If left untreated dry mouth can cause a lot of problems with tooth decay as the teeth have no protection from food and debris (Strube, 1994). The pathophisolgy of a high temperature or fever in a child is a problem in itself, it shows that the body is under a lot of pressure to fight of a pathogen (Cohee, Crocetti, Serwin, Sabath & Kapoor, 2010), the body can have various amounts of temperatures changes throughout a day, this is controlled by the thermoregulatory centre which is located in the anterior hypothalamus within the body. The thermostat is set at a normal temperature usually of 37. (Crisp and Taylor, 2007), when this is risen the body will naturally try and get it back down to the normal temperature, usually by sweating or shivering (Crisp & Taylor, 2009). The brain stem and thermoregulatory mechanisms adjust to the change in heat production, this can occur during a fever. A Fever begins when a pyrogen, which is a substance that causes a fever, when the hypothalamus notices a change in the core body temperature vasoconstriction will occur which reduces heat loss throughout the skin and will cause the person to feel cold (McCance, Huether, Brashers, & Rote, 2010).
Shivering will then occurs and the movement produces energy, this is why when a child has a fever they often feel hot and cold flushes (Crisp & Taylor, 2009). Vomiting will have a major psychological effect on the client because they cannot socialise with friends or leave the house for long periods of time. They tend not to eat or drink as they think they will be sick, this can lead to malnutrition and anorexia (Davis, Lake-Bakaar, & Grahame-Smith, 2003). Vomiting can cause tooth decay in the client, due to the production of stomach acid in the mouth.
This can cause people to lose self confidence in their appearance (McCance, Huether, Brashers, & Rote, 2010). When you vomit the sympathetic nervous system is activated and you begin to sweat, this can also be embarrassing side effect. Dry Mouth causes many psychological effects for an individual because with a dry mouth you find it hard to talk as the tongue does not move easily (Turner & Ship, 2007). The individual would not eat out very often as they find it hard to chew and swallow food; this causes them to take longer when eating.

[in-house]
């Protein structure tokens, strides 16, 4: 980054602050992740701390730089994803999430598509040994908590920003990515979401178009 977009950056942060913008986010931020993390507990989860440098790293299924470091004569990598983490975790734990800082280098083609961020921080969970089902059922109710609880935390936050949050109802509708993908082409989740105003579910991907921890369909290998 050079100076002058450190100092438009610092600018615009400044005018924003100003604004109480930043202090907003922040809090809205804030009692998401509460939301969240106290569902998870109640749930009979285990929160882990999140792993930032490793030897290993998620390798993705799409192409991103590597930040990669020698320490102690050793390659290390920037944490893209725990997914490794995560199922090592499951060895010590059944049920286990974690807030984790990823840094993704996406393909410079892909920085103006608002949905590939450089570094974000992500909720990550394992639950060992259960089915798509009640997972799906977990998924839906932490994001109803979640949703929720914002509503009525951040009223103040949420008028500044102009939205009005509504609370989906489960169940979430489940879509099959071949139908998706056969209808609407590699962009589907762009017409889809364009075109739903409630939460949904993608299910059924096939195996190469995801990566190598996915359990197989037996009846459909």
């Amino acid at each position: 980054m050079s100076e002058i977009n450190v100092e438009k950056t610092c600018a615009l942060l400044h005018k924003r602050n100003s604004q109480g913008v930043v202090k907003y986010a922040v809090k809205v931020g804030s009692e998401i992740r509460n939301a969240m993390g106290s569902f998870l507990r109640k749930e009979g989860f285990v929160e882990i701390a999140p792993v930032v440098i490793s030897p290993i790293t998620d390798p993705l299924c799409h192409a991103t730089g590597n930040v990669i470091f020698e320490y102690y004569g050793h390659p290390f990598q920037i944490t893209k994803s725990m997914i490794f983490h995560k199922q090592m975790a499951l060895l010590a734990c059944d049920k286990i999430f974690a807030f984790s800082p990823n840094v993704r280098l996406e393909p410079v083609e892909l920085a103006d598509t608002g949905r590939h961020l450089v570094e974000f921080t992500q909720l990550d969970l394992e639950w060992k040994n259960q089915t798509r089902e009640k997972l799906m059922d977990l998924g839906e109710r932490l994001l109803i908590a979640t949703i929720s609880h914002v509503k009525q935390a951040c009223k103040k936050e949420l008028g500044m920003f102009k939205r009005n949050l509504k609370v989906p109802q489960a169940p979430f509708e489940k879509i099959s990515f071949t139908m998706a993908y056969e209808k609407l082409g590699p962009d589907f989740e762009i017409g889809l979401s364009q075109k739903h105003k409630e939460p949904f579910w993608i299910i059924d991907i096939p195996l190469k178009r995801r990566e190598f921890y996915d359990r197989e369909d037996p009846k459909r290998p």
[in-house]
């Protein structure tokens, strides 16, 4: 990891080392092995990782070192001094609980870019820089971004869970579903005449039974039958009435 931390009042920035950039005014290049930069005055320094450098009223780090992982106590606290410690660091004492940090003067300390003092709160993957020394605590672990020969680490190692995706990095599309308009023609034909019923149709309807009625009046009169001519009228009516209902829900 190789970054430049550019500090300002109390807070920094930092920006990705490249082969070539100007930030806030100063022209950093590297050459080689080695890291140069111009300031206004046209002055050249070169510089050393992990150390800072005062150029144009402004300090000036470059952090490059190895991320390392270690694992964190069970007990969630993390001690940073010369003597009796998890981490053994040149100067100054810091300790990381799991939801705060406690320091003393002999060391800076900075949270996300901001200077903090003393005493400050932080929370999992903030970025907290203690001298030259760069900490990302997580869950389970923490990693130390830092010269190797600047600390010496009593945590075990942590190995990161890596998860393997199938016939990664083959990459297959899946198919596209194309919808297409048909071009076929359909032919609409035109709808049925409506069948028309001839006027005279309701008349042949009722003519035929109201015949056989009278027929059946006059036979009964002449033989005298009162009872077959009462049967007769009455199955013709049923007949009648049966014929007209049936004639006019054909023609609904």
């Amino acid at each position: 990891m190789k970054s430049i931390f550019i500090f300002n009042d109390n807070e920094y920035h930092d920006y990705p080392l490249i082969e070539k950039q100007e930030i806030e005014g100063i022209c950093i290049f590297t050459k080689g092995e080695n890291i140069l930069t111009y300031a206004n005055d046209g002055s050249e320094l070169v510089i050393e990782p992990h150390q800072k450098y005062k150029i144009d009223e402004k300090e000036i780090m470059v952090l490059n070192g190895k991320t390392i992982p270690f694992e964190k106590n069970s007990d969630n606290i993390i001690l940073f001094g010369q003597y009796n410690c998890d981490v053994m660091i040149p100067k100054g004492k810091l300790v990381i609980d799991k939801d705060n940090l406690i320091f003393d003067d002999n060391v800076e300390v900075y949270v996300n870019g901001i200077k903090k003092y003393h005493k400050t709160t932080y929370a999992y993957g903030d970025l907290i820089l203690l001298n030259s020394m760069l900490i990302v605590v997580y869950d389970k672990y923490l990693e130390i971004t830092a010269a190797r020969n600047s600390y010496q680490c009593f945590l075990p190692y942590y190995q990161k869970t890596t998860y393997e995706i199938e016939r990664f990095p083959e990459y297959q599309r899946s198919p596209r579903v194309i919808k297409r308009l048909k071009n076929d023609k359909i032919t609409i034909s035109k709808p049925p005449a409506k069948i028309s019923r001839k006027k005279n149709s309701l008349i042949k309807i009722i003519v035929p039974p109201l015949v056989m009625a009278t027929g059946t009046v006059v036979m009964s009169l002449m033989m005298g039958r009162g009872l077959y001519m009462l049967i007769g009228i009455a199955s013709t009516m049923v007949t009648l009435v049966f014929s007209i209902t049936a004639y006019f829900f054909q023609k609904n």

Dry mouth is usually associated with cracked and dry lips this can cause the client to become embarrassed about their looks (Turner & Ship, 2007). Dry mouth can cause bad breath as there isn’t any saliva to remove food and debris from the teeth and tongue (Turner & Ship, 2007); this prevents the individual from socialising which can cause a loss in social skills. Bad breathe can also make the person feel embarrassed and lose intimacy with their partner; this can then cause relationship problems and breakdown.
Having a fever can cause many physiological problems for a person; they do not have any energy to do normal everyday activities, such as socialising, sport, even to get out of bed (Hockenberry & Wilson, 2007). The individual often will have hot and cold flushes this causes then to become uncomfortable when being out in public (Hockenberry & Wilson, 2008). When you have a fever the individual is often sweating, and becomes very pale, this can also lead to embarrassment when in public (Strube, 1994).
Vomiting can also have environment effects on the individual, as they cannot attend work due to being ill, this causes the individual to lose money, if the individual has children they need to be cared for, and there can then be extra costs that occur from extra babysitting or day-care duties. Vomiting can cause a person to become distressed as they can’t leave the house or look after their children (Davis, Lake-Bakaar, & Grahame-Smith, 2003). Dry mouth can have environmental effects on an individual as they become embarrassed about the smell of their breath, this can prevent the person from working, which will cause lose of income.
Bad breathe can cause relationship problems as the partner is embarrassed to be intimate towards there partner. Fever can have environmental effects on an individual as they needs regular care to check temperature and record change, this care may need to be provided by a family member or friend, this can then lead to loss of income for that person. If the person is needed to be taken to the doctor, then that is also an extra expense. The house needs to be kept_ cool with fans or air conditioning; this can cause other family members to become cold.